The great Self takes on itself the illusion of the succession of bodies
II.22 As the wearer casts off worn-out clothes and puts on himself others which are new,
Even so, casting off worn-out bodies, the body-wearer passes on to new ones.
This great verse on reincarnation comes at the beginning of the teachings, and it refers to the great Self which takes on itself the illusion of the succession of bodies.
A master of meditation remarked that the idea of reincarnation contains hints at wider truths than the bare idea of things wearing out and being replaced, which to many older people has a depressing ring.
They find their bodies less and less reliable, and less competent to fulfil most of the purposes of life as they have understood them. He said: ‘Take the case of furniture. If a chair is reasonably well made, at the beginning it sparkles with the fresh varnish laid evenly all over it. It has an unyielding firmness, and is perfectly adapted for its purpose. But it is not necessarily particularly attractive.
Now suppose it has been in use for a hundred years. A good deal of the varnish will have been rubbed off the arms where the sitter has let himself down. For some years it was very comfortable as it gave slightly to the movements of the body, but in the end the whole thing got somewhat rickety. Now it has to be sat on with extreme care, and perhaps finally not at all. If it has been polished and polished for so long, the glare of the new varnish will have become a subdued glow. The chair is from the practical point of view almost useless, but as a matter of fact it is highly appreciated. It diffuses a soft radiance all around; it may even become a valuable antique.’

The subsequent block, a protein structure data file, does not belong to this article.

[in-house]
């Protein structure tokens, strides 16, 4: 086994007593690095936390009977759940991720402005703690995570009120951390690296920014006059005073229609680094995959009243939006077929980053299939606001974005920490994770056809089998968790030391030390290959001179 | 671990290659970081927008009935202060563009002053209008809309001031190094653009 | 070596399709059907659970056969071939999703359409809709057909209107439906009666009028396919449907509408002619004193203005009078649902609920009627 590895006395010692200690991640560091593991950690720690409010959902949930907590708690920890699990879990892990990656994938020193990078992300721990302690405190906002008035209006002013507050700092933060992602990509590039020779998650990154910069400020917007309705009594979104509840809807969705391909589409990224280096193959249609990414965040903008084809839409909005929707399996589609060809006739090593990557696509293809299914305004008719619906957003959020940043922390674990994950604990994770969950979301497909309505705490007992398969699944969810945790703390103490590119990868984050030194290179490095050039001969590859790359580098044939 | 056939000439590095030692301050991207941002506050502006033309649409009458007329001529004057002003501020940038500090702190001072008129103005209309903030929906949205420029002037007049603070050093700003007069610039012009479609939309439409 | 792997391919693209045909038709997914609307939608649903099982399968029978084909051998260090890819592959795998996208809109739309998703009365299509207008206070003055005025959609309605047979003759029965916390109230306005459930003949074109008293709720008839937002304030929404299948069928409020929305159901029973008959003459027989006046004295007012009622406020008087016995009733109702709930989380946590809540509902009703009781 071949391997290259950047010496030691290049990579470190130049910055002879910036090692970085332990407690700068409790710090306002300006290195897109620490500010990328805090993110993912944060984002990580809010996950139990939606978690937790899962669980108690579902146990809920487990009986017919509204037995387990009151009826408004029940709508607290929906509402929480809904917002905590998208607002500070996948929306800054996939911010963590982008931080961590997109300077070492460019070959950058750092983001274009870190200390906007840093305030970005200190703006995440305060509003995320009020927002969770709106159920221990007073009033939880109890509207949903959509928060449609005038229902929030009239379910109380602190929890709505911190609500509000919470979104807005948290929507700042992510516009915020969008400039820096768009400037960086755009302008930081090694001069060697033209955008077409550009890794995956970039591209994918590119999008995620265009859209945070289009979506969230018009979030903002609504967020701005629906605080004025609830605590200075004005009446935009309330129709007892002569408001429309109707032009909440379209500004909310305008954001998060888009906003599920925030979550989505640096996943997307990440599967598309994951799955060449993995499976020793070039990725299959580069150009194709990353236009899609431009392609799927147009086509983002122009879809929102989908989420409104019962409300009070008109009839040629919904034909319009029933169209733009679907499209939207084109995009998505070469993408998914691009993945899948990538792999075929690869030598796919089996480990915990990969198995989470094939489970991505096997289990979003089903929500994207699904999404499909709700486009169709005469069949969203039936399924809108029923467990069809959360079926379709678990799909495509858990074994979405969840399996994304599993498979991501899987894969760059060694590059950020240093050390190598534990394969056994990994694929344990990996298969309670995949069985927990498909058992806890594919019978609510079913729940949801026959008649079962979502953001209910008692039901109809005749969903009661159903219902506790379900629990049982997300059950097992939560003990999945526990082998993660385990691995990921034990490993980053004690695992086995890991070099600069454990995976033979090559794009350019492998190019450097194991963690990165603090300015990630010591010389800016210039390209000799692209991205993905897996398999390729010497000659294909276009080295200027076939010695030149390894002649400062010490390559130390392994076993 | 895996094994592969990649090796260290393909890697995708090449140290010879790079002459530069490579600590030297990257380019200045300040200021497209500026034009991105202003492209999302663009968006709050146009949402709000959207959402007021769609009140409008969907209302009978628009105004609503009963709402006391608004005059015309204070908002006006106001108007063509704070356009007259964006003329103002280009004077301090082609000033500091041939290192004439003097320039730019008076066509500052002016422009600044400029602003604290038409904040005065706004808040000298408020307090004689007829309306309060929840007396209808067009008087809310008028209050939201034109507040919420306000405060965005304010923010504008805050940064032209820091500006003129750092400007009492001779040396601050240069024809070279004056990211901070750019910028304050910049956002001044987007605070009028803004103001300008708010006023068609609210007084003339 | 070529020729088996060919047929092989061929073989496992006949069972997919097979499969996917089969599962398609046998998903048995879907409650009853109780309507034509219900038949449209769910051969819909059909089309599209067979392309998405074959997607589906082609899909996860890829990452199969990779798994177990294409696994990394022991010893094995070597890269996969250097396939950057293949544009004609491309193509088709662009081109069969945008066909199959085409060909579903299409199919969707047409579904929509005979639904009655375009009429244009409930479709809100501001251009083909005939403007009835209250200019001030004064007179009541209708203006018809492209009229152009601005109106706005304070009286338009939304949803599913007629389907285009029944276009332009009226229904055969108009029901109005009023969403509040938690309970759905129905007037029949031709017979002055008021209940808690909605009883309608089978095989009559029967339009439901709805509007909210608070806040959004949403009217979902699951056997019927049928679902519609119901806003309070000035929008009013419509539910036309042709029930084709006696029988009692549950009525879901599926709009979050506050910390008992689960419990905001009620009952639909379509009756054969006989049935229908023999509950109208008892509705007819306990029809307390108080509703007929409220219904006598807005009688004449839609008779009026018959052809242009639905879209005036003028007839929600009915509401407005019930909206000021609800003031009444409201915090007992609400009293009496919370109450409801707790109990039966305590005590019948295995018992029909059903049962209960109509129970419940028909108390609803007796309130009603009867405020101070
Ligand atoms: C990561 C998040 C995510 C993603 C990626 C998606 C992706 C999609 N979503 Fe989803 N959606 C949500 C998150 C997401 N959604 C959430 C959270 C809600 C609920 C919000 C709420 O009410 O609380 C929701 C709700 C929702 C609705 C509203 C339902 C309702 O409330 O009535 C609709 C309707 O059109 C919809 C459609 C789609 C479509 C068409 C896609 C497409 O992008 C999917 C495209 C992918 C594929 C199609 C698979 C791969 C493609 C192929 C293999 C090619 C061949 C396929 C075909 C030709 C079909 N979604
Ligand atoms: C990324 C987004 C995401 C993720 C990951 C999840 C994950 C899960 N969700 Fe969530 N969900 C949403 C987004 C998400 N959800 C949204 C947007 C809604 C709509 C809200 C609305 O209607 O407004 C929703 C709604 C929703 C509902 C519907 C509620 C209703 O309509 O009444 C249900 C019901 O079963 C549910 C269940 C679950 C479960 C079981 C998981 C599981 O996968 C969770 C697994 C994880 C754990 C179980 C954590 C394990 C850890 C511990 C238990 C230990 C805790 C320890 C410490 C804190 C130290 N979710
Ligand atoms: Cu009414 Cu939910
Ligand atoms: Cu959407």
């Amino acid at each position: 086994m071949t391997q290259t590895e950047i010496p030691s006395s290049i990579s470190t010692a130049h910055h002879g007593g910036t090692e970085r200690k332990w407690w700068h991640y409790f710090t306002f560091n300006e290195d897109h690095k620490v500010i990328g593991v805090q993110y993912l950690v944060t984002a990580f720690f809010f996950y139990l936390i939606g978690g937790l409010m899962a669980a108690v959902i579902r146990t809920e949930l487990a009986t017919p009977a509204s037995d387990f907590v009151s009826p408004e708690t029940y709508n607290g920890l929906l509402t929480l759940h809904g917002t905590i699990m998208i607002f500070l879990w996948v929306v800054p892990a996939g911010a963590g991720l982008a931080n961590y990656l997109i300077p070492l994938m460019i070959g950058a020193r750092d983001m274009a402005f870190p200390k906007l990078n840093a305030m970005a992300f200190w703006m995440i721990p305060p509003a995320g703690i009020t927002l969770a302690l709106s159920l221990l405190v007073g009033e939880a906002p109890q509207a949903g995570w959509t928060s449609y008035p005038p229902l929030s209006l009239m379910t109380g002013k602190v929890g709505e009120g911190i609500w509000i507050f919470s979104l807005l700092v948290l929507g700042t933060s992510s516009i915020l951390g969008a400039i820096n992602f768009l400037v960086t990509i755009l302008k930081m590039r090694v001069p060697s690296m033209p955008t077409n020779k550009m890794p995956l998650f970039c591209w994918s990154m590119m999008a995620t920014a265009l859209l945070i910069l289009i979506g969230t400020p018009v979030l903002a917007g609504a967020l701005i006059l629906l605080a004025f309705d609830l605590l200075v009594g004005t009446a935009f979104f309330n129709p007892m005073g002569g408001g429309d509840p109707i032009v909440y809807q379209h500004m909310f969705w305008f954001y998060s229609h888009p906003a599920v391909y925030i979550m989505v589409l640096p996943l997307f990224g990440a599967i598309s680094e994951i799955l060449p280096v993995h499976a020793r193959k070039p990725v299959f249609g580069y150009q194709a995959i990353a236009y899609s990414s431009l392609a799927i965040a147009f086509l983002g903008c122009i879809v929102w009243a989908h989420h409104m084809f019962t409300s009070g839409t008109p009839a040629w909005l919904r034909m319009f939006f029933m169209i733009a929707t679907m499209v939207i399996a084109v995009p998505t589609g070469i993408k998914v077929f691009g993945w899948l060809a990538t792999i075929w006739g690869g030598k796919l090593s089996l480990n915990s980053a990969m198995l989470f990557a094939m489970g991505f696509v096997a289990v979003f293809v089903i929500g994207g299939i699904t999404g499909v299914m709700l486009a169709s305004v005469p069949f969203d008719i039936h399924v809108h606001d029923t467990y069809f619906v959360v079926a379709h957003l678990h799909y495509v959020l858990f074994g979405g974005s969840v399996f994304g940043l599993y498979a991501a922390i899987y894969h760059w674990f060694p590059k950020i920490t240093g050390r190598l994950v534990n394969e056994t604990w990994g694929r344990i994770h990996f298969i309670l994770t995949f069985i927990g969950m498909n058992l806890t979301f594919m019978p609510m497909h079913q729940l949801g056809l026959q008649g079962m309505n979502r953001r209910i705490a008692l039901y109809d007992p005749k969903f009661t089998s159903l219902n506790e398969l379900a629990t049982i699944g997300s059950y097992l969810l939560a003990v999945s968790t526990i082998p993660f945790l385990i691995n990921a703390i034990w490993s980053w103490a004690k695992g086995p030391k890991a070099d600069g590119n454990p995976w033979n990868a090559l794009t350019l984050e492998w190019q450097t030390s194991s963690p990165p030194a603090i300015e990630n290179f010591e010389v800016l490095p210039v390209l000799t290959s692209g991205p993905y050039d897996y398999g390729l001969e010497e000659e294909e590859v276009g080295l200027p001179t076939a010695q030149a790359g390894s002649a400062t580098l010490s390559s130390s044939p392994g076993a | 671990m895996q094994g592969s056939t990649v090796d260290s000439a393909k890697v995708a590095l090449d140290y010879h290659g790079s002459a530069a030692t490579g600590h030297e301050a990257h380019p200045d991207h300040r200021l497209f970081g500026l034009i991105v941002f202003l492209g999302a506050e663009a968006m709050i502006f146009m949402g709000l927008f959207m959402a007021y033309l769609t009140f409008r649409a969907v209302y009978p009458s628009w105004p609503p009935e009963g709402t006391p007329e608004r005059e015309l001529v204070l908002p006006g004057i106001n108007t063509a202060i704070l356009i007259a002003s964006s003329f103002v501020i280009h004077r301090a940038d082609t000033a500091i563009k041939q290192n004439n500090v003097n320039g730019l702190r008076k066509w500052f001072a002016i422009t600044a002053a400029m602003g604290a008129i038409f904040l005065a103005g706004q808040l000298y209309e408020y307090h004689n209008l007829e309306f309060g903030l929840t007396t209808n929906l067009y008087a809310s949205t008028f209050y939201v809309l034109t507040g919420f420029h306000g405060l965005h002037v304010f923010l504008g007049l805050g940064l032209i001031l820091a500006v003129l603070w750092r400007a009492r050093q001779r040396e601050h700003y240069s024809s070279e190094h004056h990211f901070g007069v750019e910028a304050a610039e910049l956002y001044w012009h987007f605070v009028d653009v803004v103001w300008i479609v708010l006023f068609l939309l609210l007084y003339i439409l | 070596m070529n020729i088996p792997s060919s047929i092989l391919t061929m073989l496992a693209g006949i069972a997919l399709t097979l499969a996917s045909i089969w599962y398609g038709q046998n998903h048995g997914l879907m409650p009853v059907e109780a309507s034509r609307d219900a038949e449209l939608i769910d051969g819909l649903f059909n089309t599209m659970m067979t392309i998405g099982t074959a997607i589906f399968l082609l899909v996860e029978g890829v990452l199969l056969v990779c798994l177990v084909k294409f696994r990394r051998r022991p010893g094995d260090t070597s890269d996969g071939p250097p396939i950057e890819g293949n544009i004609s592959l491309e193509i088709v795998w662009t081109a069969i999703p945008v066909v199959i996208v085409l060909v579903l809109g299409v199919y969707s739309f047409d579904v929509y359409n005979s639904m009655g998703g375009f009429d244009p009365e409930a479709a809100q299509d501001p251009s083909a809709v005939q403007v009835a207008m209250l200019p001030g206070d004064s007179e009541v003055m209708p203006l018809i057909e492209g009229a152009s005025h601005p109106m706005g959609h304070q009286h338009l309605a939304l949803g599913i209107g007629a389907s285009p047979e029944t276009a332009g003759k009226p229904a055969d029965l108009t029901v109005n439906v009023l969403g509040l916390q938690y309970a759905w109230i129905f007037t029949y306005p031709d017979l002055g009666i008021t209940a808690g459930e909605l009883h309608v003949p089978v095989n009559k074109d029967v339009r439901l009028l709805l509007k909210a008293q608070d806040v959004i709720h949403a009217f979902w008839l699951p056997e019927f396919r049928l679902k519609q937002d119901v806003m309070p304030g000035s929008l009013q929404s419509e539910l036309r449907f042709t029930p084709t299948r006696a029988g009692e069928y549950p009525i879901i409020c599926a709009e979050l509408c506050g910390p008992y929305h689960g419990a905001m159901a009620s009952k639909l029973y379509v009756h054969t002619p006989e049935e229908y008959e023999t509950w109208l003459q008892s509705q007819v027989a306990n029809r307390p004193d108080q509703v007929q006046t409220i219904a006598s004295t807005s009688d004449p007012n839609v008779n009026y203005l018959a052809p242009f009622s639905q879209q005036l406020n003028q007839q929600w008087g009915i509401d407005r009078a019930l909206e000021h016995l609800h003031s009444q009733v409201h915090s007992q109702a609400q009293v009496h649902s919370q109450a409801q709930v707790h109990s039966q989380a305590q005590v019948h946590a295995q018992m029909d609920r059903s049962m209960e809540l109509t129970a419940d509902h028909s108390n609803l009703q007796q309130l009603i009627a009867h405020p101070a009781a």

‘In the same way a personality, if it has been used properly and polished every day by meditation, may become less active in the affairs of the world, but it spreads an atmosphere of quiet peace. It too has a sort of subdued radiance’.
It is not quite the same with clothes, which don’t after all become antiques. But in fact old clothes are generally much more comfortable than new ones; they have come to adapt to the body. When we are wearing new clothes, we generally are not quite at ease. We take care that not a speck of anything drops on them, and we don’t care to go out even for a moment into rain. Whereas with the old clothes, though it is true that we handle them with care too, it is done with a kind of affection and without any worry. When they are finally laid aside, we give a little thought of gratitude for their faithful service. And it can be the same with the personality when it is time for that too to be laid aside.
‘In this way we can bring meaning to the whole of the incarnation in which we find ourself, instead of thinking of it as just the first part, with the later parts as without real meaning.’
Spiritual life can and should grow stronger every year!
© Trevor Leggett